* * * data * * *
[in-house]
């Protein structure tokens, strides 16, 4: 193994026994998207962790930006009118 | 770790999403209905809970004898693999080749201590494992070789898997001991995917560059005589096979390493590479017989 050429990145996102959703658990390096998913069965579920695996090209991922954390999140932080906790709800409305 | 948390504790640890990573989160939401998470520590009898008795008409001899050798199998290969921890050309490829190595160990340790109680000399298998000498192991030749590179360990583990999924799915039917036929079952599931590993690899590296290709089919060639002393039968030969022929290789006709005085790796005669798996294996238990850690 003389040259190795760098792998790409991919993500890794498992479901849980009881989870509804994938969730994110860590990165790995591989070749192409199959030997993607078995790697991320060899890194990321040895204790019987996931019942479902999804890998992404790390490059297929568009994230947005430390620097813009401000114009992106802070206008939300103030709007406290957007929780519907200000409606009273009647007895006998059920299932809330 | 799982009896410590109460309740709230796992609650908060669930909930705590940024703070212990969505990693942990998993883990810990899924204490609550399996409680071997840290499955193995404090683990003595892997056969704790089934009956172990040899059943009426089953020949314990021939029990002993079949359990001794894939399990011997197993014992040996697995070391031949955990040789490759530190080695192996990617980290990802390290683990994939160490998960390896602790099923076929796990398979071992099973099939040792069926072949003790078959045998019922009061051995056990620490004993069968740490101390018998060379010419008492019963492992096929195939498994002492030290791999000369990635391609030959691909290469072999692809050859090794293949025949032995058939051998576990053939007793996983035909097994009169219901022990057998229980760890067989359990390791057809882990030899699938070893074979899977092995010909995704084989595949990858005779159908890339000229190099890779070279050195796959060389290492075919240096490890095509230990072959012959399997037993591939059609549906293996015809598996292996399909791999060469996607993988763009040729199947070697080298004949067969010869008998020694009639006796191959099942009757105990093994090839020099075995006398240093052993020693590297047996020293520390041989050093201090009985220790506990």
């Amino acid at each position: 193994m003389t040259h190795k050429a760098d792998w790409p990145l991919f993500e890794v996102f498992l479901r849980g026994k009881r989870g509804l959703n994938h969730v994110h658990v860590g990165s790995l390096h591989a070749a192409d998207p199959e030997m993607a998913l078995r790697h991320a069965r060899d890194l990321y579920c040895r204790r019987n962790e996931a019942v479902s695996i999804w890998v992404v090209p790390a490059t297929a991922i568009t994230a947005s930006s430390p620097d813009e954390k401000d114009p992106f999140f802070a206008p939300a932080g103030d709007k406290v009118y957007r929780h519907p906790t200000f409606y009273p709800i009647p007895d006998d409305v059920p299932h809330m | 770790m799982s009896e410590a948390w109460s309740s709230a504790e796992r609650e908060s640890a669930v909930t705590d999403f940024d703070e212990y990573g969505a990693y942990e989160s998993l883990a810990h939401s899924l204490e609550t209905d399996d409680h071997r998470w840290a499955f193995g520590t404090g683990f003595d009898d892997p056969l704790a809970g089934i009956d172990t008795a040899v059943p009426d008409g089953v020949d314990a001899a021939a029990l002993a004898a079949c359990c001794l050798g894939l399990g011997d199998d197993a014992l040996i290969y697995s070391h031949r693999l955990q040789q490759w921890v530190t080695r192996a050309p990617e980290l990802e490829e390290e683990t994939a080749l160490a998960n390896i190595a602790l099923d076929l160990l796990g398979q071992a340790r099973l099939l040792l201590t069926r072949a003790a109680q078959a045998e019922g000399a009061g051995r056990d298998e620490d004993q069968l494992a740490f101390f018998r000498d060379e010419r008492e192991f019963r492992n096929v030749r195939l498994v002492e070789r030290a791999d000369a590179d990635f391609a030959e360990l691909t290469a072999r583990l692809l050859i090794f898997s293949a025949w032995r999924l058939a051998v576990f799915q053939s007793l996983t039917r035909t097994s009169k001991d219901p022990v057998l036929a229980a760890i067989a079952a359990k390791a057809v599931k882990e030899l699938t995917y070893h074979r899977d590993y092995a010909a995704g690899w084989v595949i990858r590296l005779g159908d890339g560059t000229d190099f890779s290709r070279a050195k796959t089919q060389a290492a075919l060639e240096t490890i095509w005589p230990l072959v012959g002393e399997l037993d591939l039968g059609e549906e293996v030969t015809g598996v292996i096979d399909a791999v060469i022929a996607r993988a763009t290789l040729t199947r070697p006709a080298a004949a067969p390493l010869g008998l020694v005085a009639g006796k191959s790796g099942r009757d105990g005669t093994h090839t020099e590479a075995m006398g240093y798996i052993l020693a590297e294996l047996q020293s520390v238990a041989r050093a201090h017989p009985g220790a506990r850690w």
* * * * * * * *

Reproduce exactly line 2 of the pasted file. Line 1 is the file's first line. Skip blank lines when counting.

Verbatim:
């Protein structure tokens, strides 16, 4: 193994026994998207962790930006009118 | 770790999403209905809970004898693999080749201590494992070789898997001991995917560059005589096979390493590479017989 050429990145996102959703658990390096998913069965579920695996090209991922954390999140932080906790709800409305 | 948390504790640890990573989160939401998470520590009898008795008409001899050798199998290969921890050309490829190595160990340790109680000399298998000498192991030749590179360990583990999924799915039917036929079952599931590993690899590296290709089919060639002393039968030969022929290789006709005085790796005669798996294996238990850690 003389040259190795760098792998790409991919993500890794498992479901849980009881989870509804994938969730994110860590990165790995591989070749192409199959030997993607078995790697991320060899890194990321040895204790019987996931019942479902999804890998992404790390490059297929568009994230947005430390620097813009401000114009992106802070206008939300103030709007406290957007929780519907200000409606009273009647007895006998059920299932809330 | 799982009896410590109460309740709230796992609650908060669930909930705590940024703070212990969505990693942990998993883990810990899924204490609550399996409680071997840290499955193995404090683990003595892997056969704790089934009956172990040899059943009426089953020949314990021939029990002993079949359990001794894939399990011997197993014992040996697995070391031949955990040789490759530190080695192996990617980290990802390290683990994939160490998960390896602790099923076929796990398979071992099973099939040792069926072949003790078959045998019922009061051995056990620490004993069968740490101390018998060379010419008492019963492992096929195939498994002492030290791999000369990635391609030959691909290469072999692809050859090794293949025949032995058939051998576990053939007793996983035909097994009169219901022990057998229980760890067989359990390791057809882990030899699938070893074979899977092995010909995704084989595949990858005779159908890339000229190099890779070279050195796959060389290492075919240096490890095509230990072959012959399997037993591939059609549906293996015809598996292996399909791999060469996607993988763009040729199947070697080298004949067969010869008998020694009639006796191959099942009757105990093994090839020099075995006398240093052993020693590297047996020293520390041989050093201090009985220790506990």